Chilcot has ruled that the decision to invade Iraq was taken 'before the peaceful options for disarmament had been exhausted', that military action was 'not a last resort' and Saddam posed no 'imminent threat'.
The Iraq decision was based on 'flawed intelligence', Blair and his colleagues 'should have challenged what they were told but did not' and the planning for post-invasion Iraq was 'wholly inadequate and the consequences 'underestimated'.
Blair had been warned that invasion would set off 'internal strife', the legality of the war was 'far from satisfactory' and Blair told Bush 'I will be with you, whatever' showing that he had decided to go to war long before the official decision, despite telling the public that no such decision had been made.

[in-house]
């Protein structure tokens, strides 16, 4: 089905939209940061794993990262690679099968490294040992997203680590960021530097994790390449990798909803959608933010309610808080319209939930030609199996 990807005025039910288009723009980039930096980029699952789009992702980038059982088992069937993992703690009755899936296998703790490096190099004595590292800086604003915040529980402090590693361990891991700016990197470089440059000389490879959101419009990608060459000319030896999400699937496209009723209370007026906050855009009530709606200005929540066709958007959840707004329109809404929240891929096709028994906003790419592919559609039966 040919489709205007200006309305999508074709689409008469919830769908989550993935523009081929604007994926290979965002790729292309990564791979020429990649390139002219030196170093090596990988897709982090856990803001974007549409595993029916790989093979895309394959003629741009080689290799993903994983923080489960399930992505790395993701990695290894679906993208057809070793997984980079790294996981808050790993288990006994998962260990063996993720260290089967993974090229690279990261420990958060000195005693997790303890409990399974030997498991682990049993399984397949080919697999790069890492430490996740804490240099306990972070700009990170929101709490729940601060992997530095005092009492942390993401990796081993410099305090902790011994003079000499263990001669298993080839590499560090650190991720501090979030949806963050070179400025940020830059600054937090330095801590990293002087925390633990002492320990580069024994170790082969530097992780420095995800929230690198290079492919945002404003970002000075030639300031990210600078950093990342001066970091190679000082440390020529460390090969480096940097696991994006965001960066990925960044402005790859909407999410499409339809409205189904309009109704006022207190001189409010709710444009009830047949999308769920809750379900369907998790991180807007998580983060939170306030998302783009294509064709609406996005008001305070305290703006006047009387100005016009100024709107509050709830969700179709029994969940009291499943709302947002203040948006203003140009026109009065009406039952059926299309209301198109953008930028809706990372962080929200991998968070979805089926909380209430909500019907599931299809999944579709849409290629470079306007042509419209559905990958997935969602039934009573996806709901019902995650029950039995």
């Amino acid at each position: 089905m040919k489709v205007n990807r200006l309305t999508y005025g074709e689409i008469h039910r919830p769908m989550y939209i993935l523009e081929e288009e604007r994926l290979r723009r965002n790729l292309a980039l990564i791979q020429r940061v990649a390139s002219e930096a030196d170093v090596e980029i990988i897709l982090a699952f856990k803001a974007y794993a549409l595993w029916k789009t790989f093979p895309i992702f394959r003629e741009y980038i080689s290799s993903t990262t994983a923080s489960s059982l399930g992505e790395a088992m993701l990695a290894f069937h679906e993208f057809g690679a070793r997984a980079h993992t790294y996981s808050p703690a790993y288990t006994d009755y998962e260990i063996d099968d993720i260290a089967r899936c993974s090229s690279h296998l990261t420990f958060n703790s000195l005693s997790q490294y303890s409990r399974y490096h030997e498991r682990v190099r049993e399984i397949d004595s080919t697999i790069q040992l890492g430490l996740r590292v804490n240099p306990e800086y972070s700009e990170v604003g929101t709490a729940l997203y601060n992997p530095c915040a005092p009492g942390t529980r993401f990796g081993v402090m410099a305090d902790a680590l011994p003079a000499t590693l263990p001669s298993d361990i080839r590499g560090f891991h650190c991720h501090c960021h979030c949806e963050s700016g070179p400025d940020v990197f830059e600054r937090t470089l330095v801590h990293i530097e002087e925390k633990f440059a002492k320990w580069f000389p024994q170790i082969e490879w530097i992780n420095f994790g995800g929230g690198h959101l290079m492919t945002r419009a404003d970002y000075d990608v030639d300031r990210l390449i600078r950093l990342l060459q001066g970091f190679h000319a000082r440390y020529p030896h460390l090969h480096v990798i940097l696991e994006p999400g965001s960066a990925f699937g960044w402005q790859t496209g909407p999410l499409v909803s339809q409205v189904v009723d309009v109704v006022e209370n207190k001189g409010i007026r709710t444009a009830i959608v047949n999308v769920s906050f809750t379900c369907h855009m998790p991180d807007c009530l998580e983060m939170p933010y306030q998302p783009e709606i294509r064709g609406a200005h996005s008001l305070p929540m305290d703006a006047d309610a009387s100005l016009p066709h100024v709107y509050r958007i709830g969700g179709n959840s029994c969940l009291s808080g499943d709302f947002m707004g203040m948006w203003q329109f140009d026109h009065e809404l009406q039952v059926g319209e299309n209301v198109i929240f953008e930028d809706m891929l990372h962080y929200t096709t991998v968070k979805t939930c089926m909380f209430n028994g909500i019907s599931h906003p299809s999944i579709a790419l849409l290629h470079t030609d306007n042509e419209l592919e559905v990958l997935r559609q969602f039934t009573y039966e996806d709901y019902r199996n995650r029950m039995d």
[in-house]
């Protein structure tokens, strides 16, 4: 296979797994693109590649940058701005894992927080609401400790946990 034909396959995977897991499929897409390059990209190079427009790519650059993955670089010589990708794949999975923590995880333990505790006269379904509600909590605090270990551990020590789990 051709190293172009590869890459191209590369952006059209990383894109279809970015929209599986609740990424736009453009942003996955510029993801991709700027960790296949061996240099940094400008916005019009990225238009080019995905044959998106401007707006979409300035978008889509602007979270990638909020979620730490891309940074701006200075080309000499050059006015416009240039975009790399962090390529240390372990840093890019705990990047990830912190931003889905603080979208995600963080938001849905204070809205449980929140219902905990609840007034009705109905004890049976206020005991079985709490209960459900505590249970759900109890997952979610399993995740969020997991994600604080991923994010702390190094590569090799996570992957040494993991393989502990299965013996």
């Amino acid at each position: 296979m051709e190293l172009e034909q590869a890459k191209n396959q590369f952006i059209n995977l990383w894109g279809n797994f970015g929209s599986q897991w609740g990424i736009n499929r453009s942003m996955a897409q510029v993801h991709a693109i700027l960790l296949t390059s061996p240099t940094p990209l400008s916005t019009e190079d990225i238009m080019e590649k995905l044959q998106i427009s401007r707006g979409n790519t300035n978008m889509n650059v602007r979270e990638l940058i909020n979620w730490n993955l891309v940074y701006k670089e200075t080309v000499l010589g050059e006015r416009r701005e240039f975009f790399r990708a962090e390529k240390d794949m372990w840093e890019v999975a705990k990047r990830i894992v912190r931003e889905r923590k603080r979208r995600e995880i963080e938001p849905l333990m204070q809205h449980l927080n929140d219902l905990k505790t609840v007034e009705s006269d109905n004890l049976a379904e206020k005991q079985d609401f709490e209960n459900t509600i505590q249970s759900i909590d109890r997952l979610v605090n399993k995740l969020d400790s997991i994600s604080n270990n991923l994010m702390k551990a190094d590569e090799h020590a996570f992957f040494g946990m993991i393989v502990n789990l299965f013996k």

Chilcot has taken almost every line of attack that has been lodged against Blair and endorsed it, giving the rubber stamp of vindication to almost everything the critics had said about the war from the beginning.
Now it is over to the people who can, and should, drag Blair into a court for prosecution.